Because, first off, most advisors I know derive greater satisfaction and fulfillment from thinking about how to grow their business rather than thinking about how to sell it to a 3rd party and exiting the industry.


My experience has been that more advisors will be more likely to act if it means putting in place a plan to grow their business and drive sales and revenues.


(If you’ve been reading some of my previous articles you know that Succession Planning is at its core a growth strategy).


Secondly, by starting with SP, you will not only lay the foundation for additional growth to your business but, as importantly, a well-thought-out SP will form the basis of your CP.


By having a junior advisor (or advisors) in place to one day transfer ownership, leadership and management of your business, you are putting in place the person (or people) that will continue to operate your business should something unforeseen happen to you.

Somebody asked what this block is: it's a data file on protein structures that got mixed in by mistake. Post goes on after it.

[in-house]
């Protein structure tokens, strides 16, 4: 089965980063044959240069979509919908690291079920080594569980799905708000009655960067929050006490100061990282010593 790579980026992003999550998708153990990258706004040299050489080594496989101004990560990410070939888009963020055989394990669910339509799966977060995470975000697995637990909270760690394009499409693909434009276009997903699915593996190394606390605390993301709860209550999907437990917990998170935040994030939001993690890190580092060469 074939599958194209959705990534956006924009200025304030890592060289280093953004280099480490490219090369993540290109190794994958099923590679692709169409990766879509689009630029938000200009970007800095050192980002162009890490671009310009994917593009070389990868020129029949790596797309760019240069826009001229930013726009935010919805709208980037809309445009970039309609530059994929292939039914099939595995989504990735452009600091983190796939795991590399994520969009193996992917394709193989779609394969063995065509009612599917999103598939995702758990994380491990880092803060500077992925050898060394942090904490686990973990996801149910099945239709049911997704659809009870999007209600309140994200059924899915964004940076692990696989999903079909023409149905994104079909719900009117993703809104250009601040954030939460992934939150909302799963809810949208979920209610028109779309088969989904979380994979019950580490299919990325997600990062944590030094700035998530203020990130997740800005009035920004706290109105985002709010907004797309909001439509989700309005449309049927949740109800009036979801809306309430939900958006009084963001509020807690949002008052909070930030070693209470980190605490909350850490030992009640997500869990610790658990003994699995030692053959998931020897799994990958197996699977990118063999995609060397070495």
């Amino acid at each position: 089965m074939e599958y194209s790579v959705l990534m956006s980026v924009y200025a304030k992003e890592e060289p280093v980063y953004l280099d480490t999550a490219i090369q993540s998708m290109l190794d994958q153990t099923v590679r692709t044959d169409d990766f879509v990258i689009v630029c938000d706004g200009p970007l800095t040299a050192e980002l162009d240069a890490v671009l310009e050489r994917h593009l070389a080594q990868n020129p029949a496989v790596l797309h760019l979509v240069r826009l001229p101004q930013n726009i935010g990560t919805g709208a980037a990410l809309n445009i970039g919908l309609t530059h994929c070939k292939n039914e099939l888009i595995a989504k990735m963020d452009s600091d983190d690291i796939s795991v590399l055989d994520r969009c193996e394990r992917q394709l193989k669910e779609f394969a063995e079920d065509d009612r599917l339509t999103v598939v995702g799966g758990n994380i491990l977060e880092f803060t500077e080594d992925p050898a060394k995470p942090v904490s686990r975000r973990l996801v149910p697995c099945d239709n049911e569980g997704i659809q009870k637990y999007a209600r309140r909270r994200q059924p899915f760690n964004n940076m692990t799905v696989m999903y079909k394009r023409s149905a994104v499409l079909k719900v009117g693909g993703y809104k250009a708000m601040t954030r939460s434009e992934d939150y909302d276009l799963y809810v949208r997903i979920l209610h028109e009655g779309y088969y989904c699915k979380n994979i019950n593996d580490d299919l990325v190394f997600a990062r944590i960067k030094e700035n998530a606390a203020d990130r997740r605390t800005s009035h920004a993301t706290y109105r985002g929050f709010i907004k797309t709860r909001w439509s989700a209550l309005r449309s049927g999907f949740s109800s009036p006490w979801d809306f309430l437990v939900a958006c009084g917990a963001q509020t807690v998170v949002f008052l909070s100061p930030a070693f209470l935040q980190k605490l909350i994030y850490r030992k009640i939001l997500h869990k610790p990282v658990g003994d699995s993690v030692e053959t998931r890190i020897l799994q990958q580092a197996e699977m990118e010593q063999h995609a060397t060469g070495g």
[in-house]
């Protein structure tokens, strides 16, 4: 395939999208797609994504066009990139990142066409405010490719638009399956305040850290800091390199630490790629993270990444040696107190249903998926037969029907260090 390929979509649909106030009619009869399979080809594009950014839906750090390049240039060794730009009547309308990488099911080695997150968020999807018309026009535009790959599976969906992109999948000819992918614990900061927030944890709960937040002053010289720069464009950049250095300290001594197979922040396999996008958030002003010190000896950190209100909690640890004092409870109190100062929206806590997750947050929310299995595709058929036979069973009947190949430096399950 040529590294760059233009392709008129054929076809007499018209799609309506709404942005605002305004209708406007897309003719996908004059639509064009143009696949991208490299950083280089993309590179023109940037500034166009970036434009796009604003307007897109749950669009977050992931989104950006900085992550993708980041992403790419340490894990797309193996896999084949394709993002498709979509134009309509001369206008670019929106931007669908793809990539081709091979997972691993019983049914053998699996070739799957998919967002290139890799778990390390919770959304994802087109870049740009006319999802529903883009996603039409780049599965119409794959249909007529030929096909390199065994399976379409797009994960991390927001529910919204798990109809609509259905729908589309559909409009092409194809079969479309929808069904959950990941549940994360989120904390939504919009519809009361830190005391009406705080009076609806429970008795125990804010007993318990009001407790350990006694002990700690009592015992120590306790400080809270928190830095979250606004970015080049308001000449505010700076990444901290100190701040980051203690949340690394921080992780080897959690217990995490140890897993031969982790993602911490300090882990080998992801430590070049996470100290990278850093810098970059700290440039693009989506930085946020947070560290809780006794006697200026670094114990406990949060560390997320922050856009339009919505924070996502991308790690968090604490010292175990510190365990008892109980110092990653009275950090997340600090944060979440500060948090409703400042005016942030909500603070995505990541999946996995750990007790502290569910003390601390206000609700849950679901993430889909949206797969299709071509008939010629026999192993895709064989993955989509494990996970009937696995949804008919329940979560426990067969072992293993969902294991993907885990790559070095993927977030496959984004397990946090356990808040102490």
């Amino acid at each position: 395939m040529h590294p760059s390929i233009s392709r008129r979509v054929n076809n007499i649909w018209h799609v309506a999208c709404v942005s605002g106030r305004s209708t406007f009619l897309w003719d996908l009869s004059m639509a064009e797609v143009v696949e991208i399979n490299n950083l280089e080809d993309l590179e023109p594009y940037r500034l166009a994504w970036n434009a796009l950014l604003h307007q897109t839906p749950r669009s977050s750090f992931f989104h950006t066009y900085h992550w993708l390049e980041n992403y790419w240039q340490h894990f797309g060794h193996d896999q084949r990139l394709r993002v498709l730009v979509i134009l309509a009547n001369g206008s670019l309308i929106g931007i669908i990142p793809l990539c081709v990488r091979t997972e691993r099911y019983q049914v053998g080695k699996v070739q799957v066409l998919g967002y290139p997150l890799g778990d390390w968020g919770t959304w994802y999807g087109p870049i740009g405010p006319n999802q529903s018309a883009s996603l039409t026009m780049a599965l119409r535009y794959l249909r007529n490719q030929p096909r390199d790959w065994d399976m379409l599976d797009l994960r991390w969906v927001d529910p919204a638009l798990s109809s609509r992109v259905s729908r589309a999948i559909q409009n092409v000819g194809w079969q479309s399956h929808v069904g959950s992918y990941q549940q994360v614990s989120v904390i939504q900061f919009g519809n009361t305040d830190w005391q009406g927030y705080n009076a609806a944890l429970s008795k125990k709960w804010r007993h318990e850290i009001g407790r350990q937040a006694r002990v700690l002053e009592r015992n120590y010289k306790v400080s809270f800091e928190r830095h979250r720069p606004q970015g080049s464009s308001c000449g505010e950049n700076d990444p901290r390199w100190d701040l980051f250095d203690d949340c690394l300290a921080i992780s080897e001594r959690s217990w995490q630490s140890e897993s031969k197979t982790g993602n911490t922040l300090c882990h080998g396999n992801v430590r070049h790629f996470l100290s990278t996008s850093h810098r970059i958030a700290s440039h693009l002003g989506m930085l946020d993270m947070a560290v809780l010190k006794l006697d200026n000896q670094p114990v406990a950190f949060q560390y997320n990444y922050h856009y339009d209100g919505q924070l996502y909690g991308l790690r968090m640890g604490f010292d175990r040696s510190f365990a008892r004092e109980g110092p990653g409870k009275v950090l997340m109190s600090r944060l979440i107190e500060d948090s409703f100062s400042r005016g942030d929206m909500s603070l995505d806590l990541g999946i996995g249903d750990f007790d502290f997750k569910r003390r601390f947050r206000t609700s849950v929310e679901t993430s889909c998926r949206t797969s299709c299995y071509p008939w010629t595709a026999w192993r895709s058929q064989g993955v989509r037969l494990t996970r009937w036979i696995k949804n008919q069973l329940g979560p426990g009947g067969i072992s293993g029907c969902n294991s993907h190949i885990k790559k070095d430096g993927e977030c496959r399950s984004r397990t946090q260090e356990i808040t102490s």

And here’s the key point - if you hire effectively and bring in the right people you will also be putting in place the foundation for your eventual Exit plan and retirement. You follow me?


Whenever you choose to retire or simply slow down, you have already got in place the person (or people) who will one day acquire your business and continue to run your business…service your clients…maintain your staff…and enable you to maximize the value of your life’s work.


This is the beauty of starting with SP.


Now, if for whatever reason, your strategy does not go exactly as planned over time – say, for example, your juniors don’t wish to or can’t afford to acquire all or part of the business, or if you have second thoughts about selling all or part of your ownership interest to them, then you can always choose to sell to or merge with an external 3rd party and have that be your Exit plan.